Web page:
Michelle and Hiyam have devoted a significant portion of their careers to mentorship, and both leaders were a part of the first cohort of Johnson & Johnson Nurse Innovation Fellowship, a two-year program that helps strengthen leadership and entrepreneurial skills to inspire more nurse-led innovation in healthcare.
After watching several of her students express interest in areas that fell outside of the traditional nursing curriculum, Michelle searched for new ways to engage them. During the pandemic, she worked with ten nursing students to create an inaugural Student Innovation Ambassadors program, which focuses on building a community of like-minded, out-of-the-box thinkers. Mentorship from faculty, bedside nurses and graduate students was the most fervent request from her students, and she worked to ensure her students were able to learn from a diverse set of mentors.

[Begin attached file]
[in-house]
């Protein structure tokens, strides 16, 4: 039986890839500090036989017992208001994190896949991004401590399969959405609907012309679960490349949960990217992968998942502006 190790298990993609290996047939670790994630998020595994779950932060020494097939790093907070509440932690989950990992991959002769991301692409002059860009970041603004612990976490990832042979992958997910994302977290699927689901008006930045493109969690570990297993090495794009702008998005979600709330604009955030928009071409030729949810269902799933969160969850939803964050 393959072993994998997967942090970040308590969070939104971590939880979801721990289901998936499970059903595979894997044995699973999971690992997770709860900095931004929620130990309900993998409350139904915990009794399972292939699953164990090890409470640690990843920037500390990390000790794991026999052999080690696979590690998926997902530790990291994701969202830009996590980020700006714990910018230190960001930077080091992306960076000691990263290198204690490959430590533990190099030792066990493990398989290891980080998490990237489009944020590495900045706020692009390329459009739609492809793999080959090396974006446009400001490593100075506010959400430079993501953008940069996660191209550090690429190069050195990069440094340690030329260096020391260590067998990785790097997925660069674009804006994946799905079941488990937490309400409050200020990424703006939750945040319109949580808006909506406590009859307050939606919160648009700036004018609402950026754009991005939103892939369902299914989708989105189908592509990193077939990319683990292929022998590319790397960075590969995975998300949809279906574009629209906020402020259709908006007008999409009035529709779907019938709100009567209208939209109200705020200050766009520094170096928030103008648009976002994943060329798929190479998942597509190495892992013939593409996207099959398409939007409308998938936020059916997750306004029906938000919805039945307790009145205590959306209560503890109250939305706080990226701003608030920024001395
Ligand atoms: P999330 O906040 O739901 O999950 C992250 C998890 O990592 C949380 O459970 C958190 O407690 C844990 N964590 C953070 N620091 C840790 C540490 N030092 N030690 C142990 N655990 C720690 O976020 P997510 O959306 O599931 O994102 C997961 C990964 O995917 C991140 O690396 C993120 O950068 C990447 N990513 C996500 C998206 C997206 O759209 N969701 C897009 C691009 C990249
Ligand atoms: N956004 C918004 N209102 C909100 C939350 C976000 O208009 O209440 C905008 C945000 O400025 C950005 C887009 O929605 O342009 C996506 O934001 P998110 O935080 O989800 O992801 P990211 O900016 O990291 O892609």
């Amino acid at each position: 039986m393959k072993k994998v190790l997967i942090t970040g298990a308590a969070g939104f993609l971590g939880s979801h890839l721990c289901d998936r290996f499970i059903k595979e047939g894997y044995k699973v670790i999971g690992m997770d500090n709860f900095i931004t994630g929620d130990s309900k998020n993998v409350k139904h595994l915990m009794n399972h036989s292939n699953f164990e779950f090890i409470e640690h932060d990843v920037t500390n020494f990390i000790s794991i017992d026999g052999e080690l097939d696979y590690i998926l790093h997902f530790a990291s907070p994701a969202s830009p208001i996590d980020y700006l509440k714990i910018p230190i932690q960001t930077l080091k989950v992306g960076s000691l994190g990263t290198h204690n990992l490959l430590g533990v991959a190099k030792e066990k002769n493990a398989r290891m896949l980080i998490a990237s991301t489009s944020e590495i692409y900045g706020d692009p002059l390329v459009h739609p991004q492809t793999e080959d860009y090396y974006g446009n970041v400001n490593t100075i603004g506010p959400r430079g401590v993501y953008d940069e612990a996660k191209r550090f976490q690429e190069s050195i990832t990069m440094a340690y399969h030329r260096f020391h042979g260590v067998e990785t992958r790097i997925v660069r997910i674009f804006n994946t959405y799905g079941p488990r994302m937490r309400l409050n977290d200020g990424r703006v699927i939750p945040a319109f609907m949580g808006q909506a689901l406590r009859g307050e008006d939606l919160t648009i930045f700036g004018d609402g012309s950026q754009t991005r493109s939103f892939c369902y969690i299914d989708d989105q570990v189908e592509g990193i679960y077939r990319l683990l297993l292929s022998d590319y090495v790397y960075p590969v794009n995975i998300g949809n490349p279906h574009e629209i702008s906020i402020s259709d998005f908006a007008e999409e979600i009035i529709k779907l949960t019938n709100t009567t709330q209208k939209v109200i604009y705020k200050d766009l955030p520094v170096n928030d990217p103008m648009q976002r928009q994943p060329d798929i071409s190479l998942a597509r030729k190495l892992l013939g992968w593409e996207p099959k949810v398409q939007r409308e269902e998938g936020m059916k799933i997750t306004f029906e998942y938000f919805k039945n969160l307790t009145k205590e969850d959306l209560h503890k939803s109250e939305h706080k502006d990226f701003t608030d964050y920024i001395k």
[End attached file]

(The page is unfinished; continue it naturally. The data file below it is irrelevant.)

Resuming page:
“To me, there's a lot of power in being a student, because the learning never stops and it empowers them,” said Michelle. “They are coming from a place where they see what needs to be improved in healthcare and they're excited to enter the workforce, take action and continue learning throughout their career.”
A key feature of the program was putting on a nursing student-led hackathon, Innovate 4 Change, where nursing students were encouraged to work with peers from across the University to address healthcare problems and create solutions. In total, seven teams with a total of about 30 participants representing nursing, engineering, public health, dentistry, information science, data science, health informatics and business participated in the event. For nearly 70% of the student participants, the hackathon was a new experience they had not previously engaged in. Michelle recalled how engineering student participants, who were no strangers to innovation, were excited and invigorated to partner with their nursing peers on finding new healthcare solutions.